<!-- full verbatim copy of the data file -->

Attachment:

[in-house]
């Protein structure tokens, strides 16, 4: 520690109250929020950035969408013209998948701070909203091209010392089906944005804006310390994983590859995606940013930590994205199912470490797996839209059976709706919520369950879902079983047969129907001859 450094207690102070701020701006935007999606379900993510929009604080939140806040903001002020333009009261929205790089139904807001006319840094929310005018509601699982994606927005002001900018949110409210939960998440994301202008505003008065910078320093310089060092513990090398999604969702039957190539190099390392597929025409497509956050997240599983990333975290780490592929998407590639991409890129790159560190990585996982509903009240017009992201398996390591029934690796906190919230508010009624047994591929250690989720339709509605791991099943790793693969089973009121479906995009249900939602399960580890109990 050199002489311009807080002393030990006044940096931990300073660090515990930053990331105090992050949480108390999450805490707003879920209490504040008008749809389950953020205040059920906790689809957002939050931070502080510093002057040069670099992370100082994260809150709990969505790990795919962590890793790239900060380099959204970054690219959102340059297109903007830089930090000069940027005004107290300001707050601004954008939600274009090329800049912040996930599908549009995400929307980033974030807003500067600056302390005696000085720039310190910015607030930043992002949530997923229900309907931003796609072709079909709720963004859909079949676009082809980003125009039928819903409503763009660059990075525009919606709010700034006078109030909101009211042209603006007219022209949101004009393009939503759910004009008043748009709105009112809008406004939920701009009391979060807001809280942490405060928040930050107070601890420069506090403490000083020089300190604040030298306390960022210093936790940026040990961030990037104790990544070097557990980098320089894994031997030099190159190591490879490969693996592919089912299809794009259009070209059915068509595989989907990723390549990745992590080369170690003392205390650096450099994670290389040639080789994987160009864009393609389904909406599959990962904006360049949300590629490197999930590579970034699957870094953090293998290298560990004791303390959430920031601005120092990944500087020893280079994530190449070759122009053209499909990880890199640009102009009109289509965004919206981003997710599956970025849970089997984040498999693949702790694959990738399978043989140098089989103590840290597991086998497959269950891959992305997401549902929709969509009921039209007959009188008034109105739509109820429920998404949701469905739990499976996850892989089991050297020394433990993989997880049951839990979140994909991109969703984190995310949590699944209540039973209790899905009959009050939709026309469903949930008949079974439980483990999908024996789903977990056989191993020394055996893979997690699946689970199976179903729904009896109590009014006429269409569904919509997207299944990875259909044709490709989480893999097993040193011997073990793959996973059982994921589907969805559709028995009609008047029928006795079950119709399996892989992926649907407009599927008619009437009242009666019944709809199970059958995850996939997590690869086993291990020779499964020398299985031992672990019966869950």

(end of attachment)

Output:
[in-house]
């Protein structure tokens, strides 16, 4: 520690109250929020950035969408013209998948701070909203091209010392089906944005804006310390994983590859995606940013930590994205199912470490797996839209059976709706919520369950879902079983047969129907001859 450094207690102070701020701006935007999606379900993510929009604080939140806040903001002020333009009261929205790089139904807001006319840094929310005018509601699982994606927005002001900018949110409210939960998440994301202008505003008065910078320093310089060092513990090398999604969702039957190539190099390392597929025409497509956050997240599983990333975290780490592929998407590639991409890129790159560190990585996982509903009240017009992201398996390591029934690796906190919230508010009624047994591929250690989720339709509605791991099943790793693969089973009121479906995009249900939602399960580890109990 050199002489311009807080002393030990006044940096931990300073660090515990930053990331105090992050949480108390999450805490707003879920209490504040008008749809389950953020205040059920906790689809957002939050931070502080510093002057040069670099992370100082994260809150709990969505790990795919962590890793790239900060380099959204970054690219959102340059297109903007830089930090000069940027005004107290300001707050601004954008939600274009090329800049912040996930599908549009995400929307980033974030807003500067600056302390005696000085720039310190910015607030930043992002949530997923229900309907931003796609072709079909709720963004859909079949676009082809980003125009039928819903409503763009660059990075525009919606709010700034006078109030909101009211042209603006007219022209949101004009393009939503759910004009008043748009709105009112809008406004939920701009009391979060807001809280942490405060928040930050107070601890420069506090403490000083020089300190604040030298306390960022210093936790940026040990961030990037104790990544070097557990980098320089894994031997030099190159190591490879490969693996592919089912299809794009259009070209059915068509595989989907990723390549990745992590080369170690003392205390650096450099994670290389040639080789994987160009864009393609389904909406599959990962904006360049949300590629490197999930590579970034699957870094953090293998290298560990004791303390959430920031601005120092990944500087020893280079994530190449070759122009053209499909990880890199640009102009009109289509965004919206981003997710599956970025849970089997984040498999693949702790694959990738399978043989140098089989103590840290597991086998497959269950891959992305997401549902929709969509009921039209007959009188008034109105739509109820429920998404949701469905739990499976996850892989089991050297020394433990993989997880049951839990979140994909991109969703984190995310949590699944209540039973209790899905009959009050939709026309469903949930008949079974439980483990999908024996789903977990056989191993020394055996893979997690699946689970199976179903729904009896109590009014006429269409569904919509997207299944990875259909044709490709989480893999097993040193011997073990793959996973059982994921589907969805559709028995009609008047029928006795079950119709399996892989992926649907407009599927008619009437009242009666019944709809199970059958995850996939997590690869086993291990020779499964020398299985031992672990019966869950």